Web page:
are we practically affected by them.

Nothing but the Spirit of Christ can
open our eyes to see . . .
  the deformity of sin,
  the preciousness of the Savior,
  the misery of hell,
  the bliss of heaven. 


We shall always find him at Church!

(J. C. Ryle, "The Gospel of Luke" 1858)

"The seed is the Word of God. Those along the
 path are the ones who hear, and then the devil
 comes and takes away the Word from their hearts,
 so that they may not believe and be saved."
      Luke 8:11-12

The devil, that malicious spirit, is unwearied in his
efforts to do us harm. He is ever watching for our
halting, and seeking occasion to destroy our souls.

But nowhere perhaps is the devil so active as in a
congregation of Gospel hearers.
Nowhere does he
labor so hard to stop the progress of that which is
good, and to prevent men and women being saved.
>From him come . . .
  wandering thoughts;
  roving imaginations;
  listless minds;
  dull memories;
  sleepy eyes;
  fidgety nerves;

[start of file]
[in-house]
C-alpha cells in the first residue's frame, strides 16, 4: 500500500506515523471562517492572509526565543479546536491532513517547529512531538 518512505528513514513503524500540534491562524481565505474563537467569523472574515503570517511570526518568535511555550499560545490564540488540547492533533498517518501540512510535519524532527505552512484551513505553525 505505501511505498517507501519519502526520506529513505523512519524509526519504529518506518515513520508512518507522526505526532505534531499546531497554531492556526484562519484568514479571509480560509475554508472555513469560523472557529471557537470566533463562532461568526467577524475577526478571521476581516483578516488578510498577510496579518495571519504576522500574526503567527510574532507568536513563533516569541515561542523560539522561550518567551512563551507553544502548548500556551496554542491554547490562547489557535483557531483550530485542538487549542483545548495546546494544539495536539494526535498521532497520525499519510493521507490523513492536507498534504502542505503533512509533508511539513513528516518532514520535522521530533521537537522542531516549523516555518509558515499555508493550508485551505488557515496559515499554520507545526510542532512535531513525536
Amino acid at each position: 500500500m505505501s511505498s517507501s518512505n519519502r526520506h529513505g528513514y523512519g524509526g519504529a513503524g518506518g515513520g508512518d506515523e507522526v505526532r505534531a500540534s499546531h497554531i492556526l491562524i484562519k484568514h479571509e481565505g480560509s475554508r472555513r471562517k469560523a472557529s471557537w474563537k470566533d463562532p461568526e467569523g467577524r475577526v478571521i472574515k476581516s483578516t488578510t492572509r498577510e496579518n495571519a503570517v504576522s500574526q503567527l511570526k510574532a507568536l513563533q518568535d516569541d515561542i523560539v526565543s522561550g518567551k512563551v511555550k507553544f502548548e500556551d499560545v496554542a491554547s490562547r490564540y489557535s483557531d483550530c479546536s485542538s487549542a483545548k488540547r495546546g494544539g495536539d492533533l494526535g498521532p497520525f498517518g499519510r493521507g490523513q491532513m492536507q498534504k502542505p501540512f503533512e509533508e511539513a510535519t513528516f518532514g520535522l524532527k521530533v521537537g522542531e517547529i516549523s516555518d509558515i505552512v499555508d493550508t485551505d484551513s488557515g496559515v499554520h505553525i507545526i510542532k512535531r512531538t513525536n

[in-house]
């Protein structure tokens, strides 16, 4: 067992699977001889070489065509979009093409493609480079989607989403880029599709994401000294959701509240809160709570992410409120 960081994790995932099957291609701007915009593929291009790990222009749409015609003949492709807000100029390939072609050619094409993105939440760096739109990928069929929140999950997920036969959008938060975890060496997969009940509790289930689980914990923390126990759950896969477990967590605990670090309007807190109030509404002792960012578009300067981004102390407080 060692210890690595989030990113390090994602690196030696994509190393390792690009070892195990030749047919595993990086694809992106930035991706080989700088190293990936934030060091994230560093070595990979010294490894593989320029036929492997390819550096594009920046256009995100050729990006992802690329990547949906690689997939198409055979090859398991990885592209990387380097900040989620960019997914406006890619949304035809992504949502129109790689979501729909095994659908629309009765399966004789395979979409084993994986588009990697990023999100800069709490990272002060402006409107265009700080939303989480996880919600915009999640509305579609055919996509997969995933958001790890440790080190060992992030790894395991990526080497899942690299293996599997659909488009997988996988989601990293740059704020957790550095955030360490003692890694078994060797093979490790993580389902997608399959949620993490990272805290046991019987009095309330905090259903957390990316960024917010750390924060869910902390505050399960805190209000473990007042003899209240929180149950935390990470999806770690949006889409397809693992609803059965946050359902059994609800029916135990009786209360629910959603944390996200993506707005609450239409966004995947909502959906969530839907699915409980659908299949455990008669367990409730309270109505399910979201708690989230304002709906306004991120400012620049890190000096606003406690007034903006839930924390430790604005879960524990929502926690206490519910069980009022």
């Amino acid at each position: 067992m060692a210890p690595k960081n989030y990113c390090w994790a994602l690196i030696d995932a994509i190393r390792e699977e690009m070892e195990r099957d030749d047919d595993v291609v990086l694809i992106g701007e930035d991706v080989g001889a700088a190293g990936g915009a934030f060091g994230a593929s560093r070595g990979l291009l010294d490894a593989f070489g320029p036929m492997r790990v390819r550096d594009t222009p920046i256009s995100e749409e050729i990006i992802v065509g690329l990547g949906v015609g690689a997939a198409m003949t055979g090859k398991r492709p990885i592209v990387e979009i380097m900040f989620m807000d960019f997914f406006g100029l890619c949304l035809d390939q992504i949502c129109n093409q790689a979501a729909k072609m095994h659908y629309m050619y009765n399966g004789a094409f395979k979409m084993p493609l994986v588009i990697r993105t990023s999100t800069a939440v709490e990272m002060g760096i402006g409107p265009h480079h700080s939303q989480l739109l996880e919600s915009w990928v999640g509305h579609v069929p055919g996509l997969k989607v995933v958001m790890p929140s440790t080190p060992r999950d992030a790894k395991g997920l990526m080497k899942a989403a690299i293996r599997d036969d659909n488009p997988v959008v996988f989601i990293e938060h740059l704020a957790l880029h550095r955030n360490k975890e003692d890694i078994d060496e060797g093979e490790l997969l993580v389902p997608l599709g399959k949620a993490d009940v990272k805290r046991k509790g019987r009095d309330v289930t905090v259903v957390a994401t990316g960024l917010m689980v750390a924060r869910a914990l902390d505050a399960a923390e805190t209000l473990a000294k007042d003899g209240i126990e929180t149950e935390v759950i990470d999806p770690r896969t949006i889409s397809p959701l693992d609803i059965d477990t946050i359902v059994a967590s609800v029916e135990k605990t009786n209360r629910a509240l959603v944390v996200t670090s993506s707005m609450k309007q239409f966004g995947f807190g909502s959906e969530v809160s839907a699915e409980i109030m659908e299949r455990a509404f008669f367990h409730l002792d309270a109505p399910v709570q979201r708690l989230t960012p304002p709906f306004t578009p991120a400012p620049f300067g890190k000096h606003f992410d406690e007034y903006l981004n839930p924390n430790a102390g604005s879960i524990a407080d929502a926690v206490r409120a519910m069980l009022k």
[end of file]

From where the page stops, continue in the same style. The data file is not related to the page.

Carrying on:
weary ears; and
  distracted attention.

In all these things Satan has a great hand.

People wonder where they come from, and
marvel how it is that they find sermons so
dull, and remember them so badly!

They forget the parable of the sower.

They forget the devil.

Let us take heed that we are not wayside hearers.

Let us beware of the devil.

We shall always find him at Church!

He never stays away from public ordinances.

Let us remember this, and be upon our guard.


Slaves to the customs and temper of the world.

(William Law, "A Serious Call to a Devout and Holy Life")

"If you belonged to the world, it would love you as
 its own. As it is, you do not belong to the world,
 but I have chosen you out of the world. That is why
 the world hates you." John 15:19

"They are not of the world any more
 than I am of the world.
" John 17:14

"And we know that we are of God, and the
 whole world lies in wickedness.
" 1 John 5:19

All the ways, and maxims, and tempers
of the world, lie in wickedness.